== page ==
3. Google+ is another excellent social media marketing tool that you can use to increase your brand recognition and online reputation.

Once you decide that Google+ will be beneficial to your social media presence, it’s important to fill out your profile as completely as possible. Upload a professional and friendly-looking headshot. Don’t forget to smile, and choose colors that complement your natural features. Remember, this will be the photo that is shown in Google search results once you get your Authorship account set up. While you’re at it, pick an image that you like for your header. Choose one from those available, or upload your own. Create a tagline that tells visitors what you stand for, in a nutshell.

Add people to your Circles by searching for them by name or through your Google account. You can designate them as Acquaintances, Friends, Family or simply those who you are Following. This is important later as you begin to share items with those in your Circles, because you can choose which groups to allow or not allow to see your posts on various topics.

Once you have some Google+ members linked to your account, it’s time to start sharing! Be sure to use all of the features offered, such as the capability to upload videos, photos and links. Feel free to include more complex articles and posts than you might on other social media sites; remember that you can filter them to avoid annoying your family members and acquaintances if need be.

Add a Google+ badge to your other websites to allow your readers to find your profile easily. Also, add links to your work to your profile in order to create a readership on other sites to which you add content. Remember to always link out to your very best efforts, and to use those same efforts in creating content for your Google+ account; this will help you keep your profile, as well as your Google Authorship account, to the very highest caliber.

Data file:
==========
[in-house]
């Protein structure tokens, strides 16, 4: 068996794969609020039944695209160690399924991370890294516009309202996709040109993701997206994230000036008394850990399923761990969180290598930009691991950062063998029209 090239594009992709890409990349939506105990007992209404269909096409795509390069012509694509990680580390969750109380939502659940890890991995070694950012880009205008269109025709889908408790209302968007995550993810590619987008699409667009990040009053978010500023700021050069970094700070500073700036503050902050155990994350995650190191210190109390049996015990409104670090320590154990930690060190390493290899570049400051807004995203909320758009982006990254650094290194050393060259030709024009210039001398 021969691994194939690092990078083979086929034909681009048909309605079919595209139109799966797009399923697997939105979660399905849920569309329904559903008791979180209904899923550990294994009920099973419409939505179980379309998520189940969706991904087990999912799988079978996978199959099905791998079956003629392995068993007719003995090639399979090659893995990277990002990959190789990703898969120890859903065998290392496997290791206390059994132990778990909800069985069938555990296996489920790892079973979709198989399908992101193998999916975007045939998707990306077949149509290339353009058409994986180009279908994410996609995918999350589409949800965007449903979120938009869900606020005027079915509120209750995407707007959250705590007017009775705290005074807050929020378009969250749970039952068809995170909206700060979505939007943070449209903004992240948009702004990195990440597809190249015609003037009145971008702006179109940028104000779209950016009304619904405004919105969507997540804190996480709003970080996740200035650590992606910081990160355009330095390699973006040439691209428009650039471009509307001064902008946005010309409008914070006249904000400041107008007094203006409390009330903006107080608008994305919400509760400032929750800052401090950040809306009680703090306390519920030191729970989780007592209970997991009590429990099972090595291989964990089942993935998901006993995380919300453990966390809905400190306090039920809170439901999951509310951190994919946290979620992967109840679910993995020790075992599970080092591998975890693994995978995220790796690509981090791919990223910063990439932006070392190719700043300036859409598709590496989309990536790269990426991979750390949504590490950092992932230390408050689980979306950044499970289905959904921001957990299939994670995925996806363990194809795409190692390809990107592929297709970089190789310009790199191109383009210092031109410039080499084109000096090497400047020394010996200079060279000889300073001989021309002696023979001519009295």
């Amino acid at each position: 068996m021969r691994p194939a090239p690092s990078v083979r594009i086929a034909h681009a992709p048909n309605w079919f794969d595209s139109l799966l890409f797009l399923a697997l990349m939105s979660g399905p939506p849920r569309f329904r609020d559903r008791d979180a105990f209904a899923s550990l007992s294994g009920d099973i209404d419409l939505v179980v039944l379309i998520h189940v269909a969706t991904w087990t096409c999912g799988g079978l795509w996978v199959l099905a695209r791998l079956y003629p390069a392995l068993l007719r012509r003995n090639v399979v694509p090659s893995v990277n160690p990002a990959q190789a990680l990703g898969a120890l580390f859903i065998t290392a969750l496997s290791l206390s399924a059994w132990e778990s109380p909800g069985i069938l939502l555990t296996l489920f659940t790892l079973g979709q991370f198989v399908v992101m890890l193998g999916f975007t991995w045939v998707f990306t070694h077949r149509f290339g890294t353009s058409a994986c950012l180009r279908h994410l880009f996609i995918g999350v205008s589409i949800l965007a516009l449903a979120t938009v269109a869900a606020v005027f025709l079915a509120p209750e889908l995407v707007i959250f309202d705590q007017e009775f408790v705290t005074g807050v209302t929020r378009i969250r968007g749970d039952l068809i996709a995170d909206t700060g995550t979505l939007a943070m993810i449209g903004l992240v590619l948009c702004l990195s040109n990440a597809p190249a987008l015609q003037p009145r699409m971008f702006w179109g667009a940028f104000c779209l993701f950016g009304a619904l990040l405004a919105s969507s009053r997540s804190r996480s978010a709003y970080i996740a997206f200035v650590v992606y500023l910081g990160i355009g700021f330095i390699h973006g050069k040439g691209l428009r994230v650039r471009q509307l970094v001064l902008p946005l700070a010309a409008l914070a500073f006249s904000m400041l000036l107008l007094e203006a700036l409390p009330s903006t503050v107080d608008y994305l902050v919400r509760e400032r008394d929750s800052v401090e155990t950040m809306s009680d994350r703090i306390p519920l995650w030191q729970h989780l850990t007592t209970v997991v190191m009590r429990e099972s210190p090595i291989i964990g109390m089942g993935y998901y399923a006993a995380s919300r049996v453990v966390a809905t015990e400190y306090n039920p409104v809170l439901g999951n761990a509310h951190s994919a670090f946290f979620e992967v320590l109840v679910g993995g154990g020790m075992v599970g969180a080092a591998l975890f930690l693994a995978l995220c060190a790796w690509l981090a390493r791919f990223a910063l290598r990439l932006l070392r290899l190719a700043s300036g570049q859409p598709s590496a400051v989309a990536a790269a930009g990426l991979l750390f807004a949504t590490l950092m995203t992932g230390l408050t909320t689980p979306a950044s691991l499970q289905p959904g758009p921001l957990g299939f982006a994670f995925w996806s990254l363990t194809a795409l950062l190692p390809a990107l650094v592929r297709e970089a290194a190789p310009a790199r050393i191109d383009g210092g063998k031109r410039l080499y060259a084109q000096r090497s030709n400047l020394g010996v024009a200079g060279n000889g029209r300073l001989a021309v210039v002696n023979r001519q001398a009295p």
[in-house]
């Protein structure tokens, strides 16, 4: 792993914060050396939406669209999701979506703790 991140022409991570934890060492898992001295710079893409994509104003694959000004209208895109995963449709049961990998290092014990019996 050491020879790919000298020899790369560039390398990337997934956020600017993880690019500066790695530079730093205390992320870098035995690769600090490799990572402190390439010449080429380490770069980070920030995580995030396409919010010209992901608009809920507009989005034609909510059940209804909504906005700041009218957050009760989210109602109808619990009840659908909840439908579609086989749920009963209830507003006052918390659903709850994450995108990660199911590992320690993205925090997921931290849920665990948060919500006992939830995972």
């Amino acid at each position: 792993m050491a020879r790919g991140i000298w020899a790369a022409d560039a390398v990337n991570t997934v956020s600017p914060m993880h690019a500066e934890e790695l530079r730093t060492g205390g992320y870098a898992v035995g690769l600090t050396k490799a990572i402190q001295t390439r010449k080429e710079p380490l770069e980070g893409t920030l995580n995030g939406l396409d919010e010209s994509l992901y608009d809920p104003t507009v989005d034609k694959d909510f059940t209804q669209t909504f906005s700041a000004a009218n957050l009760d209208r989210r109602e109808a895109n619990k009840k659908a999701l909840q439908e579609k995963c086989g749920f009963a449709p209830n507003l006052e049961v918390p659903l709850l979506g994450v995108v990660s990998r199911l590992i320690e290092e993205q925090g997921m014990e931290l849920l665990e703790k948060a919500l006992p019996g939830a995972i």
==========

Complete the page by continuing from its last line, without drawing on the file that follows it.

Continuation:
Remember that the goal of having a Google+ account is to build your Internet reputation, increase your brand recognition and establish yourself as an authority in your field. By working carefully to utilize all of the features of Google+, you can see a marked improvement in your social media marketing results.

How to Use Pinterest in Your Business

pinterestIf your business has any sort of web presence at all, it’s likely that you have a Facebook account, and perhaps a blog and a Twitter account as well. One social media site that is relatively new but has grown exponentially since its launch in 2010 is Pinterest. If you’re not familiar with the site, it’s based on images, pictures and videos. Right away, your first thought may be to dismiss Pinterest because it does not seem to apply to your company or brand. Au contraire! Most businesses can benefit from getting involved with Pinterest. Here are a few things to remember:

  • Always attribute everything properly. This is probably the most important tip, because following it will keep you out of ethical and legal hot water. If you use an image from any source other than your own camera or website, you must make sure that it links back to the right place. Do not take other people’s or other companies’ work and fail to credit them; this amounts to stealing, and is a huge no-no when it comes to Pinterest (or anywhere, really!).

  • Remember your target audience. Your Pinterest account is not a personal site, but a business site, though you can certainly feel free to set one up for your own likes. On this work-related site, you want to keep in mind your target demographic. What types of articles are they reading? Make a list of several potential topics, and create boards for the top three. Add to the number of boards as you see fit.

  • Mix things up. If you are selling products, then here is your platform to feature some of your best images. If you’re selling services, however, you might feel that you don’t have enough material to share. Create a video, type out some great text about an upcoming sale or a fun fact about your industry, or create an infographic to put on your boards. Try to offer a variety of material, because you want to appeal to a variety of pinners.

  • Remember the point of Pinterest. Sharing your images only goes so far; the real point is to get people to re-pin your material without intentionally or unintentionally stealing it. What this means is that you should watermark your images with your website, so as it gets shared, viewers can always find you, even if your link ends up being improperly attributed. (If only everyone followed the very first tip above!)